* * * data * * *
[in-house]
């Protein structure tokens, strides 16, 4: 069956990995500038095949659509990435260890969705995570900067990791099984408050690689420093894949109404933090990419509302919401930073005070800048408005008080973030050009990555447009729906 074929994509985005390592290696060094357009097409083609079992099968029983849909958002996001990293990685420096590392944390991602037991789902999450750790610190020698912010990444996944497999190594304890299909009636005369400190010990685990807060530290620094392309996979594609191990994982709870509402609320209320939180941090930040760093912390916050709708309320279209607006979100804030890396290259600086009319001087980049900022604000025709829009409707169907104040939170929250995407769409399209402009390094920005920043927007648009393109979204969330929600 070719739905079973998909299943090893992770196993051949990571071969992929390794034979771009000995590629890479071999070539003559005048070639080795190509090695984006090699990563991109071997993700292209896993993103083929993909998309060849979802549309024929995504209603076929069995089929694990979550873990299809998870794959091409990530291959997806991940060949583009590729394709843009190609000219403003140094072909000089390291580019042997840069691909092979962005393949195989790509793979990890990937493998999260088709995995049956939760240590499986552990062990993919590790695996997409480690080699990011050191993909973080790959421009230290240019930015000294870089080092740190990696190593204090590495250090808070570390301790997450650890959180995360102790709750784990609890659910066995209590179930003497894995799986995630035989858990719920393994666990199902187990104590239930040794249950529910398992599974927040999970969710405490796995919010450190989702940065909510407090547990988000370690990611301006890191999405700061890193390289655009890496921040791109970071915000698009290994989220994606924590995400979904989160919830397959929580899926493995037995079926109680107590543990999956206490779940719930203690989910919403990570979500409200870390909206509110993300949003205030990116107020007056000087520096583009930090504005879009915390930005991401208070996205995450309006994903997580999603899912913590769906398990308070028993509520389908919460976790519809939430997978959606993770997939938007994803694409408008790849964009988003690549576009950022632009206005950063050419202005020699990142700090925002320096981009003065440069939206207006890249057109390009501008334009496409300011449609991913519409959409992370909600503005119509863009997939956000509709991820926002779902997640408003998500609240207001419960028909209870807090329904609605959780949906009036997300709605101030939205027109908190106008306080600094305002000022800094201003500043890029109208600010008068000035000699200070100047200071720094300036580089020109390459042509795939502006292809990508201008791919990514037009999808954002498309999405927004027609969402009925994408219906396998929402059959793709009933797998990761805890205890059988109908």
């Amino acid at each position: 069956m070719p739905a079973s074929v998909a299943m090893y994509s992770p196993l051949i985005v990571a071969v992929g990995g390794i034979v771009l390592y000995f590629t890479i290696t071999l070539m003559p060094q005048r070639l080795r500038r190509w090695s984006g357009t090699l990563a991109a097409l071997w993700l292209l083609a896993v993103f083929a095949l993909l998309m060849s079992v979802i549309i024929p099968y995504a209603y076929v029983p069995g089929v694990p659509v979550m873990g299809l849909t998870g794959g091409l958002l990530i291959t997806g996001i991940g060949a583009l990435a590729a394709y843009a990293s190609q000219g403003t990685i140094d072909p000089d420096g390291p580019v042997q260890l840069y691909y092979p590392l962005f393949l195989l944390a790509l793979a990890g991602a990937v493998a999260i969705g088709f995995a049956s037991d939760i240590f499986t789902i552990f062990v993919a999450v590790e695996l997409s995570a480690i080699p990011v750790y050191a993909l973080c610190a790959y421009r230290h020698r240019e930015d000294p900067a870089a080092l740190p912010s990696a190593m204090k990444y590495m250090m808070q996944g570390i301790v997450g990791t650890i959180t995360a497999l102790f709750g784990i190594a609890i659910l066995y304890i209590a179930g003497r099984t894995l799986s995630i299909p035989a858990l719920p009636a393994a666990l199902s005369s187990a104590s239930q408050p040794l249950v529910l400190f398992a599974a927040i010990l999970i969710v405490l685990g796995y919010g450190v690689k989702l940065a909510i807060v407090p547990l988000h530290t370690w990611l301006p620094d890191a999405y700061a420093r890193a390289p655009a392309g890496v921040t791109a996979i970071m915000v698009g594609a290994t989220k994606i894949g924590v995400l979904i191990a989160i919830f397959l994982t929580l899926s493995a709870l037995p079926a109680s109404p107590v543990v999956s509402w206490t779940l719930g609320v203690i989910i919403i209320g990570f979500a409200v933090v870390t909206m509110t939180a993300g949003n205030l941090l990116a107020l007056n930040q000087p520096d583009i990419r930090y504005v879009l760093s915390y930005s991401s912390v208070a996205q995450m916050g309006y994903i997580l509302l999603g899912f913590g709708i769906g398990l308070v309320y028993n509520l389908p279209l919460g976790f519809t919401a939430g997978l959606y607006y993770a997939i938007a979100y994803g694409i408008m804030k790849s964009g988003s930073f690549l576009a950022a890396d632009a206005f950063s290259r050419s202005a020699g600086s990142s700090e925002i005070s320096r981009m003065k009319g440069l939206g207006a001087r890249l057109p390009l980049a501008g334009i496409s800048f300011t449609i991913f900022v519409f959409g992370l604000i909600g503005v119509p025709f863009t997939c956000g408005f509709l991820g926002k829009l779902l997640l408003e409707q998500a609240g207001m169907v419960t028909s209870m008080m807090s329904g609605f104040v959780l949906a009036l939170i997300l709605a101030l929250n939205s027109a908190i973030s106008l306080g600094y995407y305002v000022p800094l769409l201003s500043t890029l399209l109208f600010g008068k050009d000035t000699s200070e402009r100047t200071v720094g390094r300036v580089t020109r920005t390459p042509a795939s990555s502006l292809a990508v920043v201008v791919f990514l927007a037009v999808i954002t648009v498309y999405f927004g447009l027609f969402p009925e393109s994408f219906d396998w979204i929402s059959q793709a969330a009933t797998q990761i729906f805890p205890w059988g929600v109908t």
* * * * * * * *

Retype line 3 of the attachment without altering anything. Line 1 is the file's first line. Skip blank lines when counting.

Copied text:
């Amino acid at each position: 069956m070719p739905a079973s074929v998909a299943m090893y994509s992770p196993l051949i985005v990571a071969v992929g990995g390794i034979v771009l390592y000995f590629t890479i290696t071999l070539m003559p060094q005048r070639l080795r500038r190509w090695s984006g357009t090699l990563a991109a097409l071997w993700l292209l083609a896993v993103f083929a095949l993909l998309m060849s079992v979802i549309i024929p099968y995504a209603y076929v029983p069995g089929v694990p659509v979550m873990g299809l849909t998870g794959g091409l958002l990530i291959t997806g996001i991940g060949a583009l990435a590729a394709y843009a990293s190609q000219g403003t990685i140094d072909p000089d420096g390291p580019v042997q260890l840069y691909y092979p590392l962005f393949l195989l944390a790509l793979a990890g991602a990937v493998a999260i969705g088709f995995a049956s037991d939760i240590f499986t789902i552990f062990v993919a999450v590790e695996l997409s995570a480690i080699p990011v750790y050191a993909l973080c610190a790959y421009r230290h020698r240019e930015d000294p900067a870089a080092l740190p912010s990696a190593m204090k990444y590495m250090m808070q996944g570390i301790v997450g990791t650890i959180t995360a497999l102790f709750g784990i190594a609890i659910l066995y304890i209590a179930g003497r099984t894995l799986s995630i299909p035989a858990l719920p009636a393994a666990l199902s005369s187990a104590s239930q408050p040794l249950v529910l400190f398992a599974a927040i010990l999970i969710v405490l685990g796995y919010g450190v690689k989702l940065a909510i807060v407090p547990l988000h530290t370690w990611l301006p620094d890191a999405y700061a420093r890193a390289p655009a392309g890496v921040t791109a996979i970071m915000v698009g594609a290994t989220k994606i894949g924590v995400l979904i191990a989160i919830f397959l994982t929580l899926s493995a709870l037995p079926a109680s109404p107590v543990v999956s509402w206490t779940l719930g609320v203690i989910i919403i209320g990570f979500a409200v933090v870390t909206m509110t939180a993300g949003n205030l941090l990116a107020l007056n930040q000087p520096d583009i990419r930090y504005v879009l760093s915390y930005s991401s912390v208070a996205q995450m916050g309006y994903i997580l509302l999603g899912f913590g709708i769906g398990l308070v309320y028993n509520l389908p279209l919460g976790f519809t919401a939430g997978l959606y607006y993770a997939i938007a979100y994803g694409i408008m804030k790849s964009g988003s930073f690549l576009a950022a890396d632009a206005f950063s290259r050419s202005a020699g600086s990142s700090e925002i005070s320096r981009m003065k009319g440069l939206g207006a001087r890249l057109p390009l980049a501008g334009i496409s800048f300011t449609i991913f900022v519409f959409g992370l604000i909600g503005v119509p025709f863009t997939c956000g408005f509709l991820g926002k829009l779902l997640l408003e409707q998500a609240g207001m169907v419960t028909s209870m008080m807090s329904g609605f104040v959780l949906a009036l939170i997300l709605a101030l929250n939205s027109a908190i973030s106008l306080g600094y995407y305002v000022p800094l769409l201003s500043t890029l399209l109208f600010g008068k050009d000035t000699s200070e402009r100047t200071v720094g390094r300036v580089t020109r920005t390459p042509a795939s990555s502006l292809a990508v920043v201008v791919f990514l927007a037009v999808i954002t648009v498309y999405f927004g447009l027609f969402p009925e393109s994408f219906d396998w979204i929402s059959q793709a969330a009933t797998q990761i729906f805890p205890w059988g929600v109908t």